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Just as Abraham walked through the land that he was promised without settling down to inherit the land, so we walk through the Bible, the land of promise, not yet in full possession of all that has been given to us. We have it already, we don’t have it yet.
As we will have occasion to repeat as we work our way through the Old Testament, the New Testament identifies some of the foundational books of the Old Testament simply by how often they are quoted. By this measurement, the most important books of the Old Testament are Genesis, Deuteronomy, Psalms, and Isaiah. This is one of many reasons why we must pay close attention to the book of Genesis.
“In the beginning God created the heaven and the earth . . .” (Gen. 1:1).
SUMMARY OF THE TEXT
Our usual practice is to take a text and then drill down into it. For this series of messages, the approach will be a bit different. We will take our text as a starting point, and then walk through the rest of the book that passage is in, trying to grasp the larger picture. Our approach will be more inductive than deductive, going from the smaller to the greater.
As our text indicates, this is the book of beginnings. Genesis gives us the Creation, the Fall, the Flood, and the call of Abraham and his seed. We have the beginning of the world, the beginning of work, the beginning of marriage, the beginning of music, the beginning of cities, and the beginning of God’s covenantal dealings with mankind. Everything starts here. If you get this book wrong, there will be a great deal wrong later on.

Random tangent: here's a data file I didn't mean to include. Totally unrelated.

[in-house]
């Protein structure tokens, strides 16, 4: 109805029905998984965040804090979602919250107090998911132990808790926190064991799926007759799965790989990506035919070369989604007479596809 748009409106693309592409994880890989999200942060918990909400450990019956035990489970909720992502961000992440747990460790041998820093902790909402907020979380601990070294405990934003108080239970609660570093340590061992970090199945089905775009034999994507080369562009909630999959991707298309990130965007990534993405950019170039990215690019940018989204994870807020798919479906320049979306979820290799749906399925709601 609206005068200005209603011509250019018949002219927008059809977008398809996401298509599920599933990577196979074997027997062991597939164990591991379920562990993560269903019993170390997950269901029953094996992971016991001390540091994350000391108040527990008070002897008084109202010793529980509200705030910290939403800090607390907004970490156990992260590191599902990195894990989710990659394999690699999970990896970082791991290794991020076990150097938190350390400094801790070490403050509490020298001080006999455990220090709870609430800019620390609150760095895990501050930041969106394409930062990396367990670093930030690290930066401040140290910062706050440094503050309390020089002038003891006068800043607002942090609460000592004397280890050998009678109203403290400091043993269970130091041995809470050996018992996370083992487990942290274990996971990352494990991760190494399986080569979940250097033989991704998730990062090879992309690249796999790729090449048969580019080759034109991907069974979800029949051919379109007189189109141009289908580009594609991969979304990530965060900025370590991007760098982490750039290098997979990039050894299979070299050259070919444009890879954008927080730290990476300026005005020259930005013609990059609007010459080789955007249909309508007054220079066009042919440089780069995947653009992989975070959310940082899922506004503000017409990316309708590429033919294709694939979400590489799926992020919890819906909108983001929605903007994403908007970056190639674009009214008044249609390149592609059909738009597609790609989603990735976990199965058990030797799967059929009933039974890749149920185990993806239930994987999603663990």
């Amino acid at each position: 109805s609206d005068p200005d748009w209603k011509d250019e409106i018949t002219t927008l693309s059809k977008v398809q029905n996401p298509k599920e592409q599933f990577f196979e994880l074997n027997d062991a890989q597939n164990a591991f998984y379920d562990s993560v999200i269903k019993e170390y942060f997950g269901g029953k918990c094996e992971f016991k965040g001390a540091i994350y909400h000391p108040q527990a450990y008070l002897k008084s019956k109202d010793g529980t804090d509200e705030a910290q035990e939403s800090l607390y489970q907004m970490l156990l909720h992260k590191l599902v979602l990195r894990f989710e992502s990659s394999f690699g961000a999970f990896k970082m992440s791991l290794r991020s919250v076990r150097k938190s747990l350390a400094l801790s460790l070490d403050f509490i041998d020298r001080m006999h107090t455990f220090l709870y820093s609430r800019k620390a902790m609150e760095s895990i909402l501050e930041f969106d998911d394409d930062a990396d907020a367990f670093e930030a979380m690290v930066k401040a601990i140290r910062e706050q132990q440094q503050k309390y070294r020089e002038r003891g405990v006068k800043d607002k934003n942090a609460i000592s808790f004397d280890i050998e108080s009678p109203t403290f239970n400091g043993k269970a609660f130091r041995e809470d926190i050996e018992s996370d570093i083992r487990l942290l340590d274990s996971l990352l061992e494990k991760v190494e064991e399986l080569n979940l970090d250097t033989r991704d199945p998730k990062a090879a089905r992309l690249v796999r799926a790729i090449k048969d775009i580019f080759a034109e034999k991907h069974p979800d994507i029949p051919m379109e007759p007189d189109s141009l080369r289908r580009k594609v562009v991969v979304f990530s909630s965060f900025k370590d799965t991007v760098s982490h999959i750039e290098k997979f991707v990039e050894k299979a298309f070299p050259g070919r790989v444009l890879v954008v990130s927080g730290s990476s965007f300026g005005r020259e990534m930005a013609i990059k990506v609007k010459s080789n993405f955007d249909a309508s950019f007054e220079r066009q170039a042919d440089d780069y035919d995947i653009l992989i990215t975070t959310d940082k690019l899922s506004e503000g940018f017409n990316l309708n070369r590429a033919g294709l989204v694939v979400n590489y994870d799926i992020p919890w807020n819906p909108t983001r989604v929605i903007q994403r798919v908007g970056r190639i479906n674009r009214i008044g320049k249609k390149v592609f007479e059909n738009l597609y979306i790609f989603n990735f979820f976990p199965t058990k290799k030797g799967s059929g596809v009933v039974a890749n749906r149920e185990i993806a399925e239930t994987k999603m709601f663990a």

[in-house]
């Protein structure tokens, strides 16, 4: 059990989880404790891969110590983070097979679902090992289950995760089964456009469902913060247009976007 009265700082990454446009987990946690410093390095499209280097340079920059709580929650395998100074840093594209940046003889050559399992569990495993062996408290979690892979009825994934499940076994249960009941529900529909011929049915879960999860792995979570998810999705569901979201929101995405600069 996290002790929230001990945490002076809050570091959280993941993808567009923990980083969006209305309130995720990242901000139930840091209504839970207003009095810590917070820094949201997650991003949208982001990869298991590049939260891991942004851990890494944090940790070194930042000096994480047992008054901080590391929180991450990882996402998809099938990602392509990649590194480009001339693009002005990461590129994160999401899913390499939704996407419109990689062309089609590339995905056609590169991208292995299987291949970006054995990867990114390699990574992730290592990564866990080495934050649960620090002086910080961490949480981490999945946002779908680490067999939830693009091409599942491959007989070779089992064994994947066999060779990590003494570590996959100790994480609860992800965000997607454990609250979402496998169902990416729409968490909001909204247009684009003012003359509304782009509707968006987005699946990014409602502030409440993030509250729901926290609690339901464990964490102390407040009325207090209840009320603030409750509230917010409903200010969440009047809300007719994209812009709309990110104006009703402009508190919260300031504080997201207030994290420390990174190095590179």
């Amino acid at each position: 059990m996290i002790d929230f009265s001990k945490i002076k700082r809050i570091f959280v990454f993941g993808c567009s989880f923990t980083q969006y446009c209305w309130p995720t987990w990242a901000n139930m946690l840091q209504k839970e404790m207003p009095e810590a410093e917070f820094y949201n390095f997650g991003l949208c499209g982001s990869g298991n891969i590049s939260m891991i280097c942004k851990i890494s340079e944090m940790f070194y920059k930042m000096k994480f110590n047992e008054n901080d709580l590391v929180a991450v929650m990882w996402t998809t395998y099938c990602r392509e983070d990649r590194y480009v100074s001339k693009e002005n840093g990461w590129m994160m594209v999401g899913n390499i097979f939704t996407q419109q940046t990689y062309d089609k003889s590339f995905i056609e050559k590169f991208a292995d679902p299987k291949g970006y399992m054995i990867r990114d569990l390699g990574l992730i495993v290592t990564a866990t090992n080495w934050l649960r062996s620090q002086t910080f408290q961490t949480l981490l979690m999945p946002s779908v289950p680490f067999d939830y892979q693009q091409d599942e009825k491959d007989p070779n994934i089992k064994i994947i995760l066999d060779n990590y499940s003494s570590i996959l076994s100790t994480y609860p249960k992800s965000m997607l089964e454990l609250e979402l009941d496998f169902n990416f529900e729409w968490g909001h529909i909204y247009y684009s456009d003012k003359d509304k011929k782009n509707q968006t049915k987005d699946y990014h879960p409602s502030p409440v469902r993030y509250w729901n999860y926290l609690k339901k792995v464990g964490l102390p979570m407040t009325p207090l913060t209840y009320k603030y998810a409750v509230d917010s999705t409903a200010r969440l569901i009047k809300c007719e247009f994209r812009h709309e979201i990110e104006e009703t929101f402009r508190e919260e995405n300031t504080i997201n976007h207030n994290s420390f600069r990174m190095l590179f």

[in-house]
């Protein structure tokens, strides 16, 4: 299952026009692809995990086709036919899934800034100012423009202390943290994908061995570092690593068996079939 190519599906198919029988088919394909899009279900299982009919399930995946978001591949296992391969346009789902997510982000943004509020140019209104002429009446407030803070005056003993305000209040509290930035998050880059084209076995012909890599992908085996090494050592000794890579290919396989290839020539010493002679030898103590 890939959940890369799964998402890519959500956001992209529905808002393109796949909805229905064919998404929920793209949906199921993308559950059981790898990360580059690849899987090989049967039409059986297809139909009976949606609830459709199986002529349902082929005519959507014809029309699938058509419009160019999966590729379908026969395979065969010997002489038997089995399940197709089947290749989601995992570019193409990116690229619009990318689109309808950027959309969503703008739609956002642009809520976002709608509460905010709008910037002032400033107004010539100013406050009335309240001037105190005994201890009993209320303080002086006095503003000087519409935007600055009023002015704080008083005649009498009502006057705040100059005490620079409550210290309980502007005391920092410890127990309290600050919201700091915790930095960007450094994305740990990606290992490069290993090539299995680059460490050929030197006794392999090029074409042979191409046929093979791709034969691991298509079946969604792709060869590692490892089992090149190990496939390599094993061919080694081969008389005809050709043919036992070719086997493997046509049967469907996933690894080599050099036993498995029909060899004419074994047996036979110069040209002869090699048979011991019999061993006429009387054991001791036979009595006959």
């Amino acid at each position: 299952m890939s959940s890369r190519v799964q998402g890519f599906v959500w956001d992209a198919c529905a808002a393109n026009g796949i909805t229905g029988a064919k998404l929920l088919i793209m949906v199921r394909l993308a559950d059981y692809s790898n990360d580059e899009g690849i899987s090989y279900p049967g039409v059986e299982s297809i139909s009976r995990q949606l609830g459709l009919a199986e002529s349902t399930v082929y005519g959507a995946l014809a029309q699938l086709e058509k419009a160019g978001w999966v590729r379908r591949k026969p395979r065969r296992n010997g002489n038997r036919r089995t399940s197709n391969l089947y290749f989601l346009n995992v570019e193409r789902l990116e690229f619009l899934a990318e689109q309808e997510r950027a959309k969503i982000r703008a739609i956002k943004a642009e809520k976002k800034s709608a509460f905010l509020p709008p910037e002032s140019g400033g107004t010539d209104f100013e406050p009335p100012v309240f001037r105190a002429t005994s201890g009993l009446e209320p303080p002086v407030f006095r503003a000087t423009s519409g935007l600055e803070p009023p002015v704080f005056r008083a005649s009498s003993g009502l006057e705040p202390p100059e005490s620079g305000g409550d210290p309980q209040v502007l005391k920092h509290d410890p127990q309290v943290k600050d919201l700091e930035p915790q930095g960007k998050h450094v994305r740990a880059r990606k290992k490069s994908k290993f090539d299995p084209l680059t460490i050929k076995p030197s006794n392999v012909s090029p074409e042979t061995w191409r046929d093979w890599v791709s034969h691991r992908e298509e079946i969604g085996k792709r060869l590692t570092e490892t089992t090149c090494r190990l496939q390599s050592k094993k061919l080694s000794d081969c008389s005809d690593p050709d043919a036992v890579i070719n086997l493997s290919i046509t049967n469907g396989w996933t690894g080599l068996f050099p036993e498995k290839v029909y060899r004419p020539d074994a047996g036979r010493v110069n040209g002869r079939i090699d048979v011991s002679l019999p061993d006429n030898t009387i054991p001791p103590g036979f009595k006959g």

Genesis is framed or bookended by contrasting stories. God delivers His people from a great flood near the beginning of the book, and He delivers His people from a great drought at the end of it. Consider the respective roles of Noah and Joseph.
What are the dates of Genesis? How much time does it span? The book of Genesis extends from the Creation to the death of Joseph in Egypt, which happened circa 1600 B.C. Taking the date of creation as 4004 BC, as calculated by the good Bishop Ussher— the last theologian of note who was also good at math—this gives the book a span of multiple centuries, 24 of them to be exact. One book of the Bible encompasses 40% of all human history. This means that Joseph was as close in time to Charlemagne as he was to Adam. This is a few centuries more than the time of Christ until the present, so this should give us some perspective. So we have to read this one book, Genesis, beginning to end, with a time lapse camera.
The book divides naturally and readily into two sections. The first is found in Gen. 1-11, and has to do with human origins, the Fall, the history of the antediluvians, and the story of Noah. The second section tells the story of Abraham, Isaac, and Jacob. Jacob was renamed Israel, and the twelve tribes of Israel came from his sons. The two sections deal respectively with the beginning of everything, and with the beginning of Israel—the beginning of the world, and the beginning of God’s redemptive purpose for that world.
THE AGE OF THE EARTH
As my earlier commendation of Ussher may have indicated, my perspective on Genesis is that which is called “young earth creationism.” Whether Mahalaleel was Jared’s father, grandfather, or great-grandfather, the fact remains that Mahalaleel was 65-years-old when somebody begat Jared (Gen. 5:15). Just get out your calculators.
But to take this position is not to argue that there are no literary or poetic elements in the first chapters of Genesis. Quite obviously, the first two chapters tell the story of creation from two different vantages, and in two different ways. This is a topic that needs far more time to treat it in adequate detail, but let me just say now that the presence of poetry does not automatically necessitate the presence of extended eons of time.